The most difficult problem involved with drawing/sketching is not so much drawing itself, but learning how to see. Simplification is always the key. Take this giraffe for example. If we race in and just start trying to put down the lines that we think we see, you could quite easily find yourself with a distorted abomination, badly disproportionate.
You must bare in mind the things discussed in this section. i.e. negative space for accurately relating the position of the giraffe's legs to one another and form, for the suggestion of shading and bringing a slight element of three dimensionality to the sketch. Now I must confess that when this sketch was filmed, I hurried a little without properly checking myself and so stunted the dimensions of the neck, and widened the body, but if anyone were to ask, I will just tell them it is a junior giraffe!
The best means to simplify a scene, animal or object is through the use of geometric shapes. Perhaps the most obvious is the oval that constitutes the body, though some areas may constitute more than one shape such as the head. These shapes are so much easier to draw, and to relate to one another in trying to better your sense of proportion and placement. Once they are drawn it is that much easier to reshape them to fit the more accurate contours that deviate from the basic geometric blocks you've used.
This method of deconstructing what is seen can be applied to anything - animals, portraits, trees. Although I may not always draw the basic building blocks, I certainly mentally envision them before I attempt to put a pencil to paper.
Unfortunately our friend is prisoner to the ambivalence of a zoo, but you could always draw the African plains and find its freedom in imagination.
Laying in the Geometric Shapes
I used a 2B to mark in the shapes that might represent a basic giraffe. Ordinarily I might use a 2H to draw these shapes much more lightly, but I wanted them to show up in the video.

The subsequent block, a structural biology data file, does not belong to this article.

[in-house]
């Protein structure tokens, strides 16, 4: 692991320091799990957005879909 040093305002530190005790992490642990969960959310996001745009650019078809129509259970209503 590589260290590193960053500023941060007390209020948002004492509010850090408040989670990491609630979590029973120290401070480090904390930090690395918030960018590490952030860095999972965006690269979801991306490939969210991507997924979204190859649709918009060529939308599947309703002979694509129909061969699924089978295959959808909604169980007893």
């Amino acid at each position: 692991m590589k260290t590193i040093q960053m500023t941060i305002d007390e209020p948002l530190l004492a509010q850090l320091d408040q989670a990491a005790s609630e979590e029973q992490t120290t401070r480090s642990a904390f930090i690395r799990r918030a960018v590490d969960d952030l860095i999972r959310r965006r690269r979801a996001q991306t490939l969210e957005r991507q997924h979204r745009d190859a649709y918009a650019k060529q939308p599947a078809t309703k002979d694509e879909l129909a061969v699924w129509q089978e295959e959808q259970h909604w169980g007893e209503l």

It's always easier to work and correct something that is down on a page than to stare at a blank sheet of paper hoping it might draw itself.
I use a mechanical pencil for the head, and refine the shape of the head before marking out the general features, i.e. mouth, eye, and the patterned fur.
Using a blending stump, I quickly rub a little tone into the head to give a better sense of form.
Much like the head, I shape the neck a little, add the mane with lots of little flicks of the mechanical pencil and then mark the outlines of the patterns along the length of the neck.
My conventional 2B pencil is quicker at shading, and so I fill in the areas with this, and go over it one more time with the mechanical pencil as the cheap paper does not take the graphite easily. Again a light and quick scrubbing motion of the blending stump adds form to the neck. You could achieve the same effect with your finger, but it is usually good practice to avoid finger-tip blending as it deposits oils onto the paper. This is not so much a problem with sketching, but I recommend you avoid it when working on a more time consuming drawing. You could always use a piece of tissue instead.
Body, Legs and Finishing
This time I decide to very swiftly tone in the form of the body with the blending stump before marking in the patterns in the same manner as was used for the neck.
Once done we could take a pencil and just outline the entire contour of the giraffe so it stands out a little more against our white page, but this can look rather bland and cartoon like. Instead darken certain edges, and stay light with others, but with enough dark and light contours to suggest the overall form. If the principle seems confusing, do not worry yourself with it as this time, as it is something you will pick up in later sections.
To finish, I add a simple shadow with the blending stump to give our giraffe a sense of place in an otherwise two dimensional environment.
Although this goes beyond the boundaries of beginner, I wanted to very briefly show how the same procedures can be applied to make our sketch into a drawing.
The same method for defining a faint line drawing are used as were used for the sketch, except I am lighter with the pencil and erased any guide lines I might have used to get the giraffe shape. I also ensured the neck was a little longer than in our sketch.
Much the same shading procedures are used, except rather than rapidly filling in areas with a slightly care free back and forth motion of the pencil, I keep my shading tighter and more controlled, building up a light layer, blending it with the blending stump and then adding another layer of graphite over top. Some areas receive up to three or four layers which help achieve the tones. The shadow however is a little poor and is something that could do with future amendment.